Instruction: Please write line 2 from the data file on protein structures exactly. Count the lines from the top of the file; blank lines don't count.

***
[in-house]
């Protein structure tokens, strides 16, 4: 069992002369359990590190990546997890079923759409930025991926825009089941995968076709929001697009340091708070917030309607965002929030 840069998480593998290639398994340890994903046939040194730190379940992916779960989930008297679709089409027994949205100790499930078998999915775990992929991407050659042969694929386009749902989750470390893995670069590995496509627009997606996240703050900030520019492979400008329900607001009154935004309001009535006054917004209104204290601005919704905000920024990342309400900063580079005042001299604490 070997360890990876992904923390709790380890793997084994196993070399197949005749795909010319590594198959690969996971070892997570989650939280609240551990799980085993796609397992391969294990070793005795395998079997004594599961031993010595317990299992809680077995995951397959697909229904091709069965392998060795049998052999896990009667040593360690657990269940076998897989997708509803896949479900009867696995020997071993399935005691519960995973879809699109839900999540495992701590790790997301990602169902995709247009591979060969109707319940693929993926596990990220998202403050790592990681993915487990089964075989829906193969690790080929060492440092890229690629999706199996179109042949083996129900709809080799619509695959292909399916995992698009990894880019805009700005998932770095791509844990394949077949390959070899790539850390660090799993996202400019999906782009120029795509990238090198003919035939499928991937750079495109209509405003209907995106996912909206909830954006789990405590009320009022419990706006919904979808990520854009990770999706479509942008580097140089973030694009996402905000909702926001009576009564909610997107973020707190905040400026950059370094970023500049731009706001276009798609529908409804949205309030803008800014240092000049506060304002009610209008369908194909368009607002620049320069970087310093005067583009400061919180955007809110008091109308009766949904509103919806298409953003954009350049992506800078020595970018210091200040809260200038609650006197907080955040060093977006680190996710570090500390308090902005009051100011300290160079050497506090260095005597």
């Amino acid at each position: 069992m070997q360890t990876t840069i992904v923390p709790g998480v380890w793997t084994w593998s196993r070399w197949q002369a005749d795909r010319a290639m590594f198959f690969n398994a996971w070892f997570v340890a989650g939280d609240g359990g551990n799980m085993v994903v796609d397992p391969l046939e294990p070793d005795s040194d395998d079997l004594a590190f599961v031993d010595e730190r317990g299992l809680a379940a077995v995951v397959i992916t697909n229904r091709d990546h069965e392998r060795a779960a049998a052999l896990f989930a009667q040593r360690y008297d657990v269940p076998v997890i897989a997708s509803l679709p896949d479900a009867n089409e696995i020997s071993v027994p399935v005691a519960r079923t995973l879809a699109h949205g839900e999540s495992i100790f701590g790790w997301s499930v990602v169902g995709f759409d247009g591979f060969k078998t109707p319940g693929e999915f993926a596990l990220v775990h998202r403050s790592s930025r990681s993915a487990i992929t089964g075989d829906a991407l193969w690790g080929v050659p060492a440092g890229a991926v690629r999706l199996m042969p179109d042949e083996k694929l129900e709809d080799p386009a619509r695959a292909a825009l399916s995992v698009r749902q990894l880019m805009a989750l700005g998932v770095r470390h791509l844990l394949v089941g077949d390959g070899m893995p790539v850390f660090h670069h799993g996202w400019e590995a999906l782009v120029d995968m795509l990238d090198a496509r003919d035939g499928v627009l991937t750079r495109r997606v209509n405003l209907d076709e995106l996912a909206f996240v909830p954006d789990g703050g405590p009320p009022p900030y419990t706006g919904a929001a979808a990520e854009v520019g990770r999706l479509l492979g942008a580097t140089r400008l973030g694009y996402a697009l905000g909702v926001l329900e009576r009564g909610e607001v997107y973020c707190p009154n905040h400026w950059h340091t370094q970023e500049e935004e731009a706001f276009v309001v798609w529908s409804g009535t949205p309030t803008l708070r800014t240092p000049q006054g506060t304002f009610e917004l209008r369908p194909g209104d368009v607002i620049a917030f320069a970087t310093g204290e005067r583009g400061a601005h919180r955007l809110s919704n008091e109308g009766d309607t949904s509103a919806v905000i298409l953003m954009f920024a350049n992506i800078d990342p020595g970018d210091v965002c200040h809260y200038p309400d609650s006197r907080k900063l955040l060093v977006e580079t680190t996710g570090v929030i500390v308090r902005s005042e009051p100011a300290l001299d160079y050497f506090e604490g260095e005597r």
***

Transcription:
């Protein structure tokens, strides 16, 4: 069992002369359990590190990546997890079923759409930025991926825009089941995968076709929001697009340091708070917030309607965002929030 840069998480593998290639398994340890994903046939040194730190379940992916779960989930008297679709089409027994949205100790499930078998999915775990992929991407050659042969694929386009749902989750470390893995670069590995496509627009997606996240703050900030520019492979400008329900607001009154935004309001009535006054917004209104204290601005919704905000920024990342309400900063580079005042001299604490 070997360890990876992904923390709790380890793997084994196993070399197949005749795909010319590594198959690969996971070892997570989650939280609240551990799980085993796609397992391969294990070793005795395998079997004594599961031993010595317990299992809680077995995951397959697909229904091709069965392998060795049998052999896990009667040593360690657990269940076998897989997708509803896949479900009867696995020997071993399935005691519960995973879809699109839900999540495992701590790790997301990602169902995709247009591979060969109707319940693929993926596990990220998202403050790592990681993915487990089964075989829906193969690790080929060492440092890229690629999706199996179109042949083996129900709809080799619509695959292909399916995992698009990894880019805009700005998932770095791509844990394949077949390959070899790539850390660090799993996202400019999906782009120029795509990238090198003919035939499928991937750079495109209509405003209907995106996912909206909830954006789990405590009320009022419990706006919904979808990520854009990770999706479509942008580097140089973030694009996402905000909702926001009576009564909610997107973020707190905040400026950059370094970023500049731009706001276009798609529908409804949205309030803008800014240092000049506060304002009610209008369908194909368009607002620049320069970087310093005067583009400061919180955007809110008091109308009766949904509103919806298409953003954009350049992506800078020595970018210091200040809260200038609650006197907080955040060093977006680190996710570090500390308090902005009051100011300290160079050497506090260095005597």